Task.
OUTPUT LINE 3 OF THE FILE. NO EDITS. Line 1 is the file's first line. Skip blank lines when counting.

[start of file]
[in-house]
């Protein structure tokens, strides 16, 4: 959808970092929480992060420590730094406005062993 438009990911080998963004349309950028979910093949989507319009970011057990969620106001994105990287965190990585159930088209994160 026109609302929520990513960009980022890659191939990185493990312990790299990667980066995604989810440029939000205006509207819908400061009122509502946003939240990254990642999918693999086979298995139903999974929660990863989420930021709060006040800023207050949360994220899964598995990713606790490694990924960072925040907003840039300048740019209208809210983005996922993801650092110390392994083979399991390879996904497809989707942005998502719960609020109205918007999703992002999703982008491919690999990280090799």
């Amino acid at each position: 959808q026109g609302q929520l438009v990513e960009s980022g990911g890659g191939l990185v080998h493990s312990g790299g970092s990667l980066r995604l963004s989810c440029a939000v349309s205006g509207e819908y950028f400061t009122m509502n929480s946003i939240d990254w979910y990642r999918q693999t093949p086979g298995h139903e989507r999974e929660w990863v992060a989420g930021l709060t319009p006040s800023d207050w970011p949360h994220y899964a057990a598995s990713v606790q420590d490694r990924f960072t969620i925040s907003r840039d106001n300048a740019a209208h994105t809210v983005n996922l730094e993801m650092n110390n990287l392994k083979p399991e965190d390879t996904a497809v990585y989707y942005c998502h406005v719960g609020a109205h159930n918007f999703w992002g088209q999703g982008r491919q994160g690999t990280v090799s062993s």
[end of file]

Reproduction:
């Amino acid at each position: 959808q026109g609302q929520l438009v990513e960009s980022g990911g890659g191939l990185v080998h493990s312990g790299g970092s990667l980066r995604l963004s989810c440029a939000v349309s205006g509207e819908y950028f400061t009122m509502n929480s946003i939240d990254w979910y990642r999918q693999t093949p086979g298995h139903e989507r999974e929660w990863v992060a989420g930021l709060t319009p006040s800023d207050w970011p949360h994220y899964a057990a598995s990713v606790q420590d490694r990924f960072t969620i925040s907003r840039d106001n300048a740019a209208h994105t809210v983005n996922l730094e993801m650092n110390n990287l392994k083979p399991e965190d390879t996904a497809v990585y989707y942005c998502h406005v719960g609020a109205h159930n918007f999703w992002g088209q999703g982008r491919q994160g690999t990280v090799s062993s």